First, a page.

Old Testament
Tanakh and Talmud

Are the archaeological claims that Jericho had been abandoned long before Joshua arrived true?

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2015-10-06 18:38:52

Jericho has at least twenty successive layers of civilization spanning thousands of years. It was settled, resettled and resettled. The central issue is not whether it was occupied or abandoned, but when. Traditional chronology places Joshua's leadership in 1272 to 1244 BCE, not 1400 BCE. Many people are unaware that secular sources and academic scholars often disagree concerning ancient dates by centuries, just as evolutionary scientists often disagree on dating by several orders of magnitude. Thus, those who choose to believe in the account of Joshua need not be worried by doubts.

See also:

Evidence of the conquest of Jericho

More about Joshua

Archaeology

Debunking the Bible-critics

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2015-10-06 04:55:01

Another answer from our community:Some believe it is not

true. It is noteworthy in the case of Jericho, unlike some other

sites such as Arad and Heshbon, that there is unanymity regarding

the site in question. Thus, if the Biblical account were true, it

should be able to be demonstrated from details uncovered. This is

of course assuming that evidence has not been obliterated or

detroyed by later settlement, as can happen.

In order to answer this question it would first be necessary to

detail the actual evidence that might be expected to be found were

the Biblical account to be true. This is not to say that this would

necessarily be found but that if found, as part of a correctly

understood chronology of the site, it would add credence to the

Biblical record. Woods found a layer of ash 3-foot deep over his

entire excavated area. This appears to be clear evidence of

largescale destruction by fire. Large stores of spring harvested

wheat that were barely touched were also discovered. The city seems

to have fallen after a very brief siege, whereas a walled city

would usually have been expected to hold out until starvation. The

account in the Book of Joshua matches all the evidence. The fact

that Jericho was conquered in the spring (deduced from the spring

wheat) also correlates to the biblical account that it was right

after Passover, the spring holiday.

Dr. Lawrence Stager, the respected professor of Archaeology in

Israel from Harvard University said this about Woods' work at

Jericho: "On the whole the archaeological assessment is not

unreasonable. There is evidence of destruction and the date isn't

too far wrong."

In addition to the excavations by Bryant Wood, earlier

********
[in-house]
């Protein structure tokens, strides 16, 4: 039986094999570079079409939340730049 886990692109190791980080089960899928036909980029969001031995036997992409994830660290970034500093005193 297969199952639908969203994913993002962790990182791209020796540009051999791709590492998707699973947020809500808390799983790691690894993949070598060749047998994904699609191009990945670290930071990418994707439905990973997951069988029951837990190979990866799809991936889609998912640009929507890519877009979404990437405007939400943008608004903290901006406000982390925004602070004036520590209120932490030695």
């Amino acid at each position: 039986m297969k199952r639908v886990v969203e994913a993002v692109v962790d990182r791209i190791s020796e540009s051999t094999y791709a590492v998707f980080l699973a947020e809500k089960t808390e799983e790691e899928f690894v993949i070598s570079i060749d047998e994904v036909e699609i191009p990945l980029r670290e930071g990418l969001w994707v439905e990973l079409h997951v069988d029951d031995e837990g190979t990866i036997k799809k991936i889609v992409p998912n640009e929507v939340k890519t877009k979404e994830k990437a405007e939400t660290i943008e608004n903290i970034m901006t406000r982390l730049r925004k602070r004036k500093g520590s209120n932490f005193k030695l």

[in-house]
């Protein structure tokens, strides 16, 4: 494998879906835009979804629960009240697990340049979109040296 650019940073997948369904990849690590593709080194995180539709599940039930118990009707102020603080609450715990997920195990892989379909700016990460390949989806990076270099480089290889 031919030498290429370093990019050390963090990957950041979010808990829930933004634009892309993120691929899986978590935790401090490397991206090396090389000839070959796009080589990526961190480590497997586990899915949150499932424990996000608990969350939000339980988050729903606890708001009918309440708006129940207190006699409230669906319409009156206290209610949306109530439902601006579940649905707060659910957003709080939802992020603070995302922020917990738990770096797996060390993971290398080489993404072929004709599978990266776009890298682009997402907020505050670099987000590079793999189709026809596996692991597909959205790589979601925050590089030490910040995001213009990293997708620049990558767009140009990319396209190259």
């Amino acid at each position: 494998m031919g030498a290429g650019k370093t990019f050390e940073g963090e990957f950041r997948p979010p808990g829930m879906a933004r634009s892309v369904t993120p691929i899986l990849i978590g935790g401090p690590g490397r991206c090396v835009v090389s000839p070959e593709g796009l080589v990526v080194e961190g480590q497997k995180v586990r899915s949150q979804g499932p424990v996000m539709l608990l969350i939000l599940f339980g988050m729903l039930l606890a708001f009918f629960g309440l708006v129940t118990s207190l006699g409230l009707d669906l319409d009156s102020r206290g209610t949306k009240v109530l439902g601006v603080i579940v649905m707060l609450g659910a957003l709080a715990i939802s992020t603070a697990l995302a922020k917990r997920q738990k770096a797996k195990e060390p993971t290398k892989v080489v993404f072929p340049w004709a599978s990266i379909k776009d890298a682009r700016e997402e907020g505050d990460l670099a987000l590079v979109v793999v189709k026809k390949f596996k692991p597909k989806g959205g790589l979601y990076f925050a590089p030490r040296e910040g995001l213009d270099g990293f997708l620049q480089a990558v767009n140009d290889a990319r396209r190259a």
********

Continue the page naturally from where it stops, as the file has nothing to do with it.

excavations by John Garstang and Kathleen Kenyon, as well as an

earlier excavation by a German team established that all of the

expected evidence was found.

Another reason is that Kenyon dismissed the investigations of

John Garstang, even though he found pottery to date his findings

and dated the walls which fell as being from an earlier time. In

addition to this, she referred to the time of the construction of

the walls but not necessarily to the time of their destruction. It

is known that some ancient walls remained in use for centuries,

Jerusalem being a good example of this.

Another answer

Basing on a newer find of Modern day Archaeologist Kathleen

Kenyan and concurred by other Archaeologists, yes it's true that

the alleged Joshua's conquest of Jericho did not happen as written

in the Bible, because Jericho was completely deserted during

Joshua's time.

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2015-10-06 04:52:14

Yes it is true. Jericho had been occupied and abandoned several

times in its long history, but there was no city there at the time

of the supposed conquest of Canaan in 1400 BCE. Israel Finkelstein

and Neil Asher Silberman (The Bible Unearthed) say that

Jericho, Ai, Gibeon, Chephirah, Beeroth and Kiriath-jearim did not

exist at the time.


Professor Isserlin, Head of Department of Semitic Studies and

Reader in Semitic Studies at the University of Leeds, and author of

The Israelites, says that Jericho had fallen c 1550BCE and

afterwards there was only a very limited and impoverished

settlement, apparently unwalled, between 1425 and 1275, then

entirely abandoned.


Palestine was under Egyptian rule until the middle of the 12th

century BCE and Egyptian administrative centres were located in

Gaza, Yaffo and Beit She'an. Evidence of Egyptian presence

has also been discovered in many locations on both sides of the

Jordan River. That this is not mentioned in the biblical account

makes it clear that it was unknown to its author.


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